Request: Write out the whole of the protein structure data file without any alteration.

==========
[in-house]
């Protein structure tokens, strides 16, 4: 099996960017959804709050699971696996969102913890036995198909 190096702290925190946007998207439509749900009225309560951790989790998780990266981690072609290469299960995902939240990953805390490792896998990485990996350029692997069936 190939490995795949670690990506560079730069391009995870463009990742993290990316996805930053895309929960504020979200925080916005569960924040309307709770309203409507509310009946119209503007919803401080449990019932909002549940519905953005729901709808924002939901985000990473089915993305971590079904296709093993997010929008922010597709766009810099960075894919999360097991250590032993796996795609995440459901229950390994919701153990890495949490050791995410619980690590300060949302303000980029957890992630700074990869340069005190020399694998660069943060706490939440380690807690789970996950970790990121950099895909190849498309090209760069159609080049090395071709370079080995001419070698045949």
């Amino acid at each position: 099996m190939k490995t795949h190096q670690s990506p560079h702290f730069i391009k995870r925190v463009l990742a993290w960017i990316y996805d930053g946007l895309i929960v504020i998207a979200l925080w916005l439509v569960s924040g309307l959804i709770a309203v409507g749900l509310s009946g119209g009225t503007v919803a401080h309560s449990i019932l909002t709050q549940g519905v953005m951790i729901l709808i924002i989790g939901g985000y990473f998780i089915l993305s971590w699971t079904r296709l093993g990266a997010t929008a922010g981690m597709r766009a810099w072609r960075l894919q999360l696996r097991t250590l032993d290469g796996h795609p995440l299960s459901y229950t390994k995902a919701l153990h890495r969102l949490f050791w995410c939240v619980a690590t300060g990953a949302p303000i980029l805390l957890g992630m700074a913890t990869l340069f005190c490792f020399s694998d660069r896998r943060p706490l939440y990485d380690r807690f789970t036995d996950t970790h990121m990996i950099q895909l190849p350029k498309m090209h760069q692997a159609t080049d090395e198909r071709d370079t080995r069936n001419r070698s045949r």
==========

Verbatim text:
[in-house]
């Protein structure tokens, strides 16, 4: 099996960017959804709050699971696996969102913890036995198909 190096702290925190946007998207439509749900009225309560951790989790998780990266981690072609290469299960995902939240990953805390490792896998990485990996350029692997069936 190939490995795949670690990506560079730069391009995870463009990742993290990316996805930053895309929960504020979200925080916005569960924040309307709770309203409507509310009946119209503007919803401080449990019932909002549940519905953005729901709808924002939901985000990473089915993305971590079904296709093993997010929008922010597709766009810099960075894919999360097991250590032993796996795609995440459901229950390994919701153990890495949490050791995410619980690590300060949302303000980029957890992630700074990869340069005190020399694998660069943060706490939440380690807690789970996950970790990121950099895909190849498309090209760069159609080049090395071709370079080995001419070698045949």
């Amino acid at each position: 099996m190939k490995t795949h190096q670690s990506p560079h702290f730069i391009k995870r925190v463009l990742a993290w960017i990316y996805d930053g946007l895309i929960v504020i998207a979200l925080w916005l439509v569960s924040g309307l959804i709770a309203v409507g749900l509310s009946g119209g009225t503007v919803a401080h309560s449990i019932l909002t709050q549940g519905v953005m951790i729901l709808i924002i989790g939901g985000y990473f998780i089915l993305s971590w699971t079904r296709l093993g990266a997010t929008a922010g981690m597709r766009a810099w072609r960075l894919q999360l696996r097991t250590l032993d290469g796996h795609p995440l299960s459901y229950t390994k995902a919701l153990h890495r969102l949490f050791w995410c939240v619980a690590t300060g990953a949302p303000i980029l805390l957890g992630m700074a913890t990869l340069f005190c490792f020399s694998d660069r896998r943060p706490l939440y990485d380690r807690f789970t036995d996950t970790h990121m990996i950099q895909l190849p350029k498309m090209h760069q692997a159609t080049d090395e198909r071709d370079t080995r069936n001419r070698s045949r």